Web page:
SPY vs VOO: Comparing S&P 500 ETFs

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State Street Global Advisors vs Vanguard. This article compares SPY vs VOO, State Street Global Advisor's S&P 500 ETF vs Vanguard's S&P 500 ETF.

This article compares SPY vs VOO — State Street’s SPDR® S&P 500 ETF Trust and Vanguard’s S&P 500 ETF. 

Both are passively managed index ETFs popular with passive investors looking to match market returns with yields below risk-free high-yield savings rates

Index ETFs track market indexes, such as the Dow Jones Industrial Average or the Russell 2000. 

SPY and VOO track the most widely-watched U.S. stock market index: Standard & Poor’s 500.

Both funds own shares of the 500 largest U.S. companies and pay quarterly dividends. 

Passive index ETF managers do not pick stocks. They allocate funds to all stocks in the benchmark index to track its performance. Managers receive a small fee to achieve this outcome.

Since most actively managed mutual funds do not beat their target benchmarks, many fiduciary financial planners recommend index funds and ETFs instead of actively managed funds or individual stocks.

Bottom Line Upfront (BLUF)

Before I get into the details of SPY vs VOO, it’s essential to keep the following in mind:

  • The funds are virtually identical. Don’t overthink your selection. VOO edges SPY slightly in a lower expense ratio.
  • Both funds are excellent, low-fee stock index fund options for your portfolio.
  • SPY is a State Street ETF. VOO is a Vanguard ETF. 
  • Both ETFs are available to purchase from any online broker. I recommend M1 Finance, which is best for dividend investing and dividend reinvestment. 
  • If you have an account with Vanguard or Fidelity, you can own similar mutual funds (see the mutual funds section). 

Please note that both ETFs update their prospectuses regularly. The information referenced in this article will change over time.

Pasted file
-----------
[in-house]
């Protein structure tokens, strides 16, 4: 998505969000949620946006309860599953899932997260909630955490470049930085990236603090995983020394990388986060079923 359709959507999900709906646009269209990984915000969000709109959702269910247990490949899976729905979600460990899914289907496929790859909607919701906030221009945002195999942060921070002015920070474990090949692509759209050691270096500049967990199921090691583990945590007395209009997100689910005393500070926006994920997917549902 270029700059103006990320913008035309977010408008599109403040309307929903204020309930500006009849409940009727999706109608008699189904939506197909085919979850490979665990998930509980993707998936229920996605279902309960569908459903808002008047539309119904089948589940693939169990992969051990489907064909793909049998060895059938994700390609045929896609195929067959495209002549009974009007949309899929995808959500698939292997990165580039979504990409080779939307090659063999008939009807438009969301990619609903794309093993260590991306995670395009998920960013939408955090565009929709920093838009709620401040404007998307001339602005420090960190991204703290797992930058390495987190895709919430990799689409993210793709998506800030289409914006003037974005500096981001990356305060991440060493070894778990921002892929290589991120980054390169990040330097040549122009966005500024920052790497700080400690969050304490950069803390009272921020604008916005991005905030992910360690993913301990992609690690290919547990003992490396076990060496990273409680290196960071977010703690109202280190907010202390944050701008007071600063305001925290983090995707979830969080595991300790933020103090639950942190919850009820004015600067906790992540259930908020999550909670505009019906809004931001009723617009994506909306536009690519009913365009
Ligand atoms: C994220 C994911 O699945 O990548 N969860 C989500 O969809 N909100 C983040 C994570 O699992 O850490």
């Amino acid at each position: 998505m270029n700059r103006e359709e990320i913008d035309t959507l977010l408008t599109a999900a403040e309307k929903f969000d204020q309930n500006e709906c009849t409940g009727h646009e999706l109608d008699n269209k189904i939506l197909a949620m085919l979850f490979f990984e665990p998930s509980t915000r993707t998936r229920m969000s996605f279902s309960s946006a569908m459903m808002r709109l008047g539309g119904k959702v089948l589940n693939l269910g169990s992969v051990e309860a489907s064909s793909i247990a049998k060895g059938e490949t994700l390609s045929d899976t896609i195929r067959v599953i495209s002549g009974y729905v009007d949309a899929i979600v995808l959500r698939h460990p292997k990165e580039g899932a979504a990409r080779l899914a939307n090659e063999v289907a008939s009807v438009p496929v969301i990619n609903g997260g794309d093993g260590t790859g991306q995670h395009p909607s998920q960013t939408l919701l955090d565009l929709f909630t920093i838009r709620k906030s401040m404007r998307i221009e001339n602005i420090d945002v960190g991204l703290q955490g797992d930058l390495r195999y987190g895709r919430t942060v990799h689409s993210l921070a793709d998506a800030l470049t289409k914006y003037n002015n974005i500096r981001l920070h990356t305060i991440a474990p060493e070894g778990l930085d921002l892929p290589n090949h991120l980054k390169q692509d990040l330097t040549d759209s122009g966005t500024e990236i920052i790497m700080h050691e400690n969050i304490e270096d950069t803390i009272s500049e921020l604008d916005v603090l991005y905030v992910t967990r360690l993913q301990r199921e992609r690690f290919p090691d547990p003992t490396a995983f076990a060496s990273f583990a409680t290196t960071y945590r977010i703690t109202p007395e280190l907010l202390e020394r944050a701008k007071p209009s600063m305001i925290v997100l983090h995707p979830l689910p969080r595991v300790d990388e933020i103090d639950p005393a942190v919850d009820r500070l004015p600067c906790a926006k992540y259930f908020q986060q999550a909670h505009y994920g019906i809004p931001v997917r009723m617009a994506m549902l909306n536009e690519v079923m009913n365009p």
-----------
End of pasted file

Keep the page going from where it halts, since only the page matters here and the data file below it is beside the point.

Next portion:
The best resource for both funds is the respective company’s websites.

Here are links to the most updated information at Schwab and Vanguard. Consider the information on those pages to be the authoritative data source.

SPY vs VOO — Side-by-Side Comparison

Here’s a side-by-side comparison of both ETFs. Scroll right on mobile.

A few noticeable differences comparing SPY vs VOO:

  • SPY is an older fund tracing back to the year 1993. SPY was the first U.S. ETF.  
  • SPY is larger, and the price point is higher (though both are insignificant attributes in an investment decision). 
  • VOO has a lower expense ratio. SPY has a relatively high expense ratio for an established index ETF of this size. 
  • The funds are virtually identical; however, VOO slightly outperforms over all periods due to the lower expense ratio. 

SPY vs VOO — Benchmark Indexes

SPY and VOO track the S&P 500 Index, one of the most widely-watched stock indexes worldwide.

Visit this page for the latest information about the index.

The S&P 500 Index is a float-adjusted market cap-weighted index, meaning the largest stocks make up a proportionately high percentage of the index. Lower market cap stocks comprise a proportionately lower percentage of the index. 

A selection committee of financial market professionals chooses which stocks go into the index. The focus is primarily on large-cap stocks that are representative of the U.S. economy.

The committee does not try to “pick stocks” for market outperformance. Instead, they look at company size, stock liquidity, share float, and profitability, and it fits the index’s goal to reflect the broad, large-cap marketplace accurately.

SPY vs VOO Chart — Performance

Here is a daily updated chart of the performance of a $10,000 investment in both SPY vs VOO over ten years. Scroll right on mobile.

Note that this chart shows the net asset value (NAV) price performance of each ETF after dividend payments. 

Past performance is not indicative of future results. 

The funds have performed in tandem as expected because they track the same index and carry similar expense ratios. The higher SPY expense ratio is mostly insignificant. 

Either fund is suitable as a foundational stock ETF in your portfolio. 

See the table above for up-to-date three-, five-, and ten-year average annual performance records.

SPY vs VOO — Dividend Payout Schedules

Both SPY and VOO pay quarterly dividends. 

Investors receive quarterly dividend payments in March, June, September, and December.

SPY vs VOO — Top Ten Holdings

Here are the top ten holdings for each index fund. Visit the links at the beginning of the article for the most updated lists. 


As of 04/02/2024
# Symbol Company Weight
1 MSFT Microsoft Corp. 0.0719
2 AAPL Apple Inc. 0.0618
3 NVDA NVIDIA Corp. 0.0457
4 AMZN Amazon.com Inc. 0.03759
5 META Facebook Inc. Class A 0.02544
6 GOOGL Alphabet Inc. Class A 0.01916
7 BRK-B Berkshire Hathaway Inc. Class B 0.01742
8 GOOG Alphabet Inc. Class C 0.01628
9 LLY Eli Lilly & Co. 0.01405
10 AVGO Broadcom Inc. 0.01335